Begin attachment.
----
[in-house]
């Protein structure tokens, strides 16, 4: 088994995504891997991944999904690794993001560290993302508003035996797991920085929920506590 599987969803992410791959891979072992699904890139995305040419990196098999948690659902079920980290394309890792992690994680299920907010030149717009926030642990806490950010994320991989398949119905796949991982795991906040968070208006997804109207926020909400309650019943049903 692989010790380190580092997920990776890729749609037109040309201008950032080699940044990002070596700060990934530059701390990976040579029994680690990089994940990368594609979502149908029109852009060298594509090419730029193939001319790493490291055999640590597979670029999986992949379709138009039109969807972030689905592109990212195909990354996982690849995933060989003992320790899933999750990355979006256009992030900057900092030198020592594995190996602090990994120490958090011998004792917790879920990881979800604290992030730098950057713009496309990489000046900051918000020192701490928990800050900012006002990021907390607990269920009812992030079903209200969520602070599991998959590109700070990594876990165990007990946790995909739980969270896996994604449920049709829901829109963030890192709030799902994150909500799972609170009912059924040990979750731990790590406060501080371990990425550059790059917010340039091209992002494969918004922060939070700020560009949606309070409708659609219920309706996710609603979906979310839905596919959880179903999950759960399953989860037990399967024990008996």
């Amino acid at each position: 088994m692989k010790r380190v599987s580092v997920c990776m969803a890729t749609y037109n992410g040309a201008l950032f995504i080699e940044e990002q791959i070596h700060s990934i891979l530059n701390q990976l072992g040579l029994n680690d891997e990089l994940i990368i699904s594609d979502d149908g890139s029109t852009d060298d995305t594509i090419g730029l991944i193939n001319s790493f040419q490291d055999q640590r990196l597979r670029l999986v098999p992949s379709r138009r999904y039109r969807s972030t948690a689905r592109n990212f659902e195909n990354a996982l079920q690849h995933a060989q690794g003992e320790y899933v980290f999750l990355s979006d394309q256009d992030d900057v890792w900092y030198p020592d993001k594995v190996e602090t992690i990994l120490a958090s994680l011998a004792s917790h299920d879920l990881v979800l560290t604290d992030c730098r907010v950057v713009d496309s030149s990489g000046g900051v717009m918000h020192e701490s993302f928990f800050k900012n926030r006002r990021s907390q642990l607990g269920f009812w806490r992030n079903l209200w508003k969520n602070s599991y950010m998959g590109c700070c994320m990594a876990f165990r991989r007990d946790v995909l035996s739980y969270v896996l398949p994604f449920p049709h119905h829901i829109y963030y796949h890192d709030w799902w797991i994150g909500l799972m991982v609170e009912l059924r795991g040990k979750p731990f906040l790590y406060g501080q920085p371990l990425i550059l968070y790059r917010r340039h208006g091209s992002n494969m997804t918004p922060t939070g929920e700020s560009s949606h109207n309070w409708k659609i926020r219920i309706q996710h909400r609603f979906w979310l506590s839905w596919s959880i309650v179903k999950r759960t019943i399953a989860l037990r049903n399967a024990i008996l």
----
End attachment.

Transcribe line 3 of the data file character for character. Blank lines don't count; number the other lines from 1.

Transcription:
């Amino acid at each position: 088994m692989k010790r380190v599987s580092v997920c990776m969803a890729t749609y037109n992410g040309a201008l950032f995504i080699e940044e990002q791959i070596h700060s990934i891979l530059n701390q990976l072992g040579l029994n680690d891997e990089l994940i990368i699904s594609d979502d149908g890139s029109t852009d060298d995305t594509i090419g730029l991944i193939n001319s790493f040419q490291d055999q640590r990196l597979r670029l999986v098999p992949s379709r138009r999904y039109r969807s972030t948690a689905r592109n990212f659902e195909n990354a996982l079920q690849h995933a060989q690794g003992e320790y899933v980290f999750l990355s979006d394309q256009d992030d900057v890792w900092y030198p020592d993001k594995v190996e602090t992690i990994l120490a958090s994680l011998a004792s917790h299920d879920l990881v979800l560290t604290d992030c730098r907010v950057v713009d496309s030149s990489g000046g900051v717009m918000h020192e701490s993302f928990f800050k900012n926030r006002r990021s907390q642990l607990g269920f009812w806490r992030n079903l209200w508003k969520n602070s599991y950010m998959g590109c700070c994320m990594a876990f165990r991989r007990d946790v995909l035996s739980y969270v896996l398949p994604f449920p049709h119905h829901i829109y963030y796949h890192d709030w799902w797991i994150g909500l799972m991982v609170e009912l059924r795991g040990k979750p731990f906040l790590y406060g501080q920085p371990l990425i550059l968070y790059r917010r340039h208006g091209s992002n494969m997804t918004p922060t939070g929920e700020s560009s949606h109207n309070w409708k659609i926020r219920i309706q996710h909400r609603f979906w979310l506590s839905w596919s959880i309650v179903k999950r759960t019943i399953a989860l037990r049903n399967a024990i008996l």